LATROBE (KDKA) - There has been debate over whether police should be required to wear cameras and if they do, how the video should be regulated.
The House Judiciary Committee held a hearing on the matter Wednesday in the Fred Rogers Center at Saint Vincent College in Latrobe.
Wednesday's hearing by the House Judiciary Committee was essentially focusing on body cameras worn by police officers. They took input from law enforcement, law professors and civil right groups on what they'd like to see in a new law regarding police wearing body cameras.
They are the newest tool at law enforcement's disposal: body cameras, capturing everything an officer sees from a young person with a fake ID to the high drama of a police officer taking down a robbery suspect. Pennsylvania has Act 9, which allows police officers to use body cameras, but prosecutors say it has huge drawbacks.
For example, if an officer wears a camera into a private residence, he commits a felony. As it stands, that alone is a violation of wire-tapping laws. Another issue: who gets the video? Is it released when asked for by the media or other groups under right-to-know laws? Or is it like all evidence, available only after being entered into evidence at a hearing or trial?
"If these videos come out pre-trial and they're released with a right-to-know request, it can really taint the jury pool we're looking to pick from," Cambria County District Attorney Kelly Callihan said.
Testifying Wednesday, the American Civil Liberties Union. They are in favor of body cameras on police officers, but they make clear the officer wearing the camera should have little control as to whether it's on or off.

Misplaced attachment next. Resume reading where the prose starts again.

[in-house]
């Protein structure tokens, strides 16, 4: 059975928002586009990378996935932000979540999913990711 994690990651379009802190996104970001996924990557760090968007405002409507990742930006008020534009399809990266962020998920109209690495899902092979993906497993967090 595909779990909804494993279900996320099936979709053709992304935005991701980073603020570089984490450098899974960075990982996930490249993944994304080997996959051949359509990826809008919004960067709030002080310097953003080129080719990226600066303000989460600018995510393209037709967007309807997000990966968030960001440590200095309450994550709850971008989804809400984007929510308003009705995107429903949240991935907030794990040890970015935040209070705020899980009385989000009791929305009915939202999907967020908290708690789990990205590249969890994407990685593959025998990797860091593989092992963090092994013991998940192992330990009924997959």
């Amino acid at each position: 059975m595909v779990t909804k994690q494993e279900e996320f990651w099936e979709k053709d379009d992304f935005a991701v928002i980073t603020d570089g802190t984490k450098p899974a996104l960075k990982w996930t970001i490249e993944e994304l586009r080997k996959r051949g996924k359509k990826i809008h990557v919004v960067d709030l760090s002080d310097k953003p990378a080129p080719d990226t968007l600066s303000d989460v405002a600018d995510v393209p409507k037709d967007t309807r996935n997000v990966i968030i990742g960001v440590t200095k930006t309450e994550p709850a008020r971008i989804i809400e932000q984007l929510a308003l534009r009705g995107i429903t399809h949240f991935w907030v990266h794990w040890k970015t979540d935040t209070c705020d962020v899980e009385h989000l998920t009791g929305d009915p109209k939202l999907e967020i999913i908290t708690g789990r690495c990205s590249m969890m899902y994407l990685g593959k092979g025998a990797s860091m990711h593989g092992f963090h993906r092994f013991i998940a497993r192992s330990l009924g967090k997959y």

"The reason for this is that if police officers are given discretion over when to activate the body cameras, the value of those cameras will be severely undermined," Sarah Rose with the ACLU Pennsylvania said. "They will end up being harmful, not helpful, if they become a tool for capturing only video that the police want the public to see."
And where to store all the video from the body cameras? With multiple officers responding to the same call, all with cameras on, a small department may not have the money or space to store what could amount to massive volumes of data for one case.
Wednesday's was just one of many hearings relative to the question of what new aspects of the body camera law will be enacted.
Last week, Pittsburgh Police released a synopsis of their body camera policies.
There are 125 officers who wear body cameras. When it is reasonable and safe to do so, they record the following:
- Traffic and criminal stops
- Vehicles and crimes code violations
- Vehicle pursuits
- Fatal crash or major crime scenes
- DUI stops and standardized field sobriety tests
- Pat downs
- Asking for consent to execute search warrants
- Search incident to arrest
Additionally, officers do not use the cameras until they have been trained to do so.
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